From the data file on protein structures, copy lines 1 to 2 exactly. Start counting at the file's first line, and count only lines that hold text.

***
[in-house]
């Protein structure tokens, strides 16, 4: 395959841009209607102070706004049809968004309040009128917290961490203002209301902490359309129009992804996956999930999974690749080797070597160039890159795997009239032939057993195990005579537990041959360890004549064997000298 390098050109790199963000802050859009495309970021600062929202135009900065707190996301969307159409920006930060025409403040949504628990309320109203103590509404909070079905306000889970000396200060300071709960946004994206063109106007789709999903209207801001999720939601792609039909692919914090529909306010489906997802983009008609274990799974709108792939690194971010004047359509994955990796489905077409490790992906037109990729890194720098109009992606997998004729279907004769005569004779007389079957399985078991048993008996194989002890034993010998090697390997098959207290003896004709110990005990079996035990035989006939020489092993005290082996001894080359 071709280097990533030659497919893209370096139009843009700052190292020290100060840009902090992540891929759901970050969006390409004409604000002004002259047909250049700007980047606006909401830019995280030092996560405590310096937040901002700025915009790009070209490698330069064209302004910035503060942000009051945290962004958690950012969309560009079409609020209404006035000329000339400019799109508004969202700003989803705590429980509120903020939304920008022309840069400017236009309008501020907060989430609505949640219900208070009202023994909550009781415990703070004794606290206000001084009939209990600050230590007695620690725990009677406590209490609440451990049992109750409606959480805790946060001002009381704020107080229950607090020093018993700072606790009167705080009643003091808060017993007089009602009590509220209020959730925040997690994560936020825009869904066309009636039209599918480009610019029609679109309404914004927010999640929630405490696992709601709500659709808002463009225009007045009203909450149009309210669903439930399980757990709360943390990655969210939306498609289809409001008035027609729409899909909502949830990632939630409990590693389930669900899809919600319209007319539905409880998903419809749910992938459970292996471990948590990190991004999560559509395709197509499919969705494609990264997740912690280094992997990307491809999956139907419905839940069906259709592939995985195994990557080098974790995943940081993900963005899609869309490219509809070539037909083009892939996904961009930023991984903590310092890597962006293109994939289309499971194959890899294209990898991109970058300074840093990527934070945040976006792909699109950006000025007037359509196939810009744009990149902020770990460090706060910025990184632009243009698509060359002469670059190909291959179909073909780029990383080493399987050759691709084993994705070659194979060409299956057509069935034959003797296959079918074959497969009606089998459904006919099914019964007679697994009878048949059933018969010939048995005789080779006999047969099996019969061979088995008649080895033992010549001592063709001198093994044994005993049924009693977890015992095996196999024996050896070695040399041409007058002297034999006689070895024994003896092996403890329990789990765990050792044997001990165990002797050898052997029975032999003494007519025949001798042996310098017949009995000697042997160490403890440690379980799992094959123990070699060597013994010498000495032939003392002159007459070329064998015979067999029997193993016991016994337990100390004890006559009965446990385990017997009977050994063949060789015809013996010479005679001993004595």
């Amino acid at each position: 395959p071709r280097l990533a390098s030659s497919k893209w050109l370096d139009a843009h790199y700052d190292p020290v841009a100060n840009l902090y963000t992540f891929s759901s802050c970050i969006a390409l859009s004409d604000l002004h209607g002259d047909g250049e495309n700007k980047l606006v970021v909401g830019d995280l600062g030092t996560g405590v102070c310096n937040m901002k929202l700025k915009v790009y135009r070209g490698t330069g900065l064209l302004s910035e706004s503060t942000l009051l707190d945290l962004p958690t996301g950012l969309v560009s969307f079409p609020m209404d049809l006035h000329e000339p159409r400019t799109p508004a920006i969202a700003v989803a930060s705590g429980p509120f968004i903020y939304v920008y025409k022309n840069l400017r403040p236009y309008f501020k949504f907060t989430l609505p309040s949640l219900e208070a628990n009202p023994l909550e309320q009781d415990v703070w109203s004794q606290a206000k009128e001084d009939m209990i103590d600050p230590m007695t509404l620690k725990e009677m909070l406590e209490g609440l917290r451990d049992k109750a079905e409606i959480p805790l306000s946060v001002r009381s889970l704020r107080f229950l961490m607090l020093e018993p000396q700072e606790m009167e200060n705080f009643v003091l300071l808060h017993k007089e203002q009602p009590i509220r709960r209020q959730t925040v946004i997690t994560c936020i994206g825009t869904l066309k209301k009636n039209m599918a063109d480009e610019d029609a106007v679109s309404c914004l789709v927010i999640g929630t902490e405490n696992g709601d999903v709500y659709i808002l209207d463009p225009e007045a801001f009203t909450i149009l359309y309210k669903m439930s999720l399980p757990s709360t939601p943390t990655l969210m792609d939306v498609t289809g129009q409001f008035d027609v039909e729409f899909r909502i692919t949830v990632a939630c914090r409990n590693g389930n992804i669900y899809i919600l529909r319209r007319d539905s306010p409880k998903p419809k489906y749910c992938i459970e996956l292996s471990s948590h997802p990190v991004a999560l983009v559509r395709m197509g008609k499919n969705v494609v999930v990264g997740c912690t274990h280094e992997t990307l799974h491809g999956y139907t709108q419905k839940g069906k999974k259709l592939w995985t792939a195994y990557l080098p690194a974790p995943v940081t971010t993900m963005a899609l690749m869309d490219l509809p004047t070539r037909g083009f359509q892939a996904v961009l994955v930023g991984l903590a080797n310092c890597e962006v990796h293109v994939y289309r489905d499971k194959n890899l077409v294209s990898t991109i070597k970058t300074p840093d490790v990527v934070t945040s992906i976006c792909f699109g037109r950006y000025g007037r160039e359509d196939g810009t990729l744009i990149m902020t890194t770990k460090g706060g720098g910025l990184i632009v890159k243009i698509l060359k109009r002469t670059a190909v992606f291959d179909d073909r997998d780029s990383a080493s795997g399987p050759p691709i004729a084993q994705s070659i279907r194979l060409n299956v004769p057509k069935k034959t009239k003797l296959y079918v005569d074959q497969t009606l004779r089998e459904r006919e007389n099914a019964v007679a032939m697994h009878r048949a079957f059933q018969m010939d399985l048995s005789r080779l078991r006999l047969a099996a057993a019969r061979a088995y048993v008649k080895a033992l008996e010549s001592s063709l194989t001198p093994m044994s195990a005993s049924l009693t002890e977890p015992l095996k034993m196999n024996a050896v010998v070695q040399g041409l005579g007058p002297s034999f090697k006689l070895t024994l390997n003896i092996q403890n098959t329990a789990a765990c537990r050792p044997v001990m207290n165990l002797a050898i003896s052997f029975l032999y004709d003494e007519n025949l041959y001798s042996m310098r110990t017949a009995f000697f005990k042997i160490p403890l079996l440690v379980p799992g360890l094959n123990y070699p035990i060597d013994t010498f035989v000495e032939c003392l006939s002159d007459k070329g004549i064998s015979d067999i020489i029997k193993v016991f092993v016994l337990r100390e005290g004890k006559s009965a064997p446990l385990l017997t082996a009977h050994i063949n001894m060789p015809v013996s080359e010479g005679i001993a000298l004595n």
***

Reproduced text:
[in-house]
């Protein structure tokens, strides 16, 4: 395959841009209607102070706004049809968004309040009128917290961490203002209301902490359309129009992804996956999930999974690749080797070597160039890159795997009239032939057993195990005579537990041959360890004549064997000298 390098050109790199963000802050859009495309970021600062929202135009900065707190996301969307159409920006930060025409403040949504628990309320109203103590509404909070079905306000889970000396200060300071709960946004994206063109106007789709999903209207801001999720939601792609039909692919914090529909306010489906997802983009008609274990799974709108792939690194971010004047359509994955990796489905077409490790992906037109990729890194720098109009992606997998004729279907004769005569004779007389079957399985078991048993008996194989002890034993010998090697390997098959207290003896004709110990005990079996035990035989006939020489092993005290082996001894080359 071709280097990533030659497919893209370096139009843009700052190292020290100060840009902090992540891929759901970050969006390409004409604000002004002259047909250049700007980047606006909401830019995280030092996560405590310096937040901002700025915009790009070209490698330069064209302004910035503060942000009051945290962004958690950012969309560009079409609020209404006035000329000339400019799109508004969202700003989803705590429980509120903020939304920008022309840069400017236009309008501020907060989430609505949640219900208070009202023994909550009781415990703070004794606290206000001084009939209990600050230590007695620690725990009677406590209490609440451990049992109750409606959480805790946060001002009381704020107080229950607090020093018993700072606790009167705080009643003091808060017993007089009602009590509220209020959730925040997690994560936020825009869904066309009636039209599918480009610019029609679109309404914004927010999640929630405490696992709601709500659709808002463009225009007045009203909450149009309210669903439930399980757990709360943390990655969210939306498609289809409001008035027609729409899909909502949830990632939630409990590693389930669900899809919600319209007319539905409880998903419809749910992938459970292996471990948590990190991004999560559509395709197509499919969705494609990264997740912690280094992997990307491809999956139907419905839940069906259709592939995985195994990557080098974790995943940081993900963005899609869309490219509809070539037909083009892939996904961009930023991984903590310092890597962006293109994939289309499971194959890899294209990898991109970058300074840093990527934070945040976006792909699109950006000025007037359509196939810009744009990149902020770990460090706060910025990184632009243009698509060359002469670059190909291959179909073909780029990383080493399987050759691709084993994705070659194979060409299956057509069935034959003797296959079918074959497969009606089998459904006919099914019964007679697994009878048949059933018969010939048995005789080779006999047969099996019969061979088995008649080895033992010549001592063709001198093994044994005993049924009693977890015992095996196999024996050896070695040399041409007058002297034999006689070895024994003896092996403890329990789990765990050792044997001990165990002797050898052997029975032999003494007519025949001798042996310098017949009995000697042997160490403890440690379980799992094959123990070699060597013994010498000495032939003392002159007459070329064998015979067999029997193993016991016994337990100390004890006559009965446990385990017997009977050994063949060789015809013996010479005679001993004595």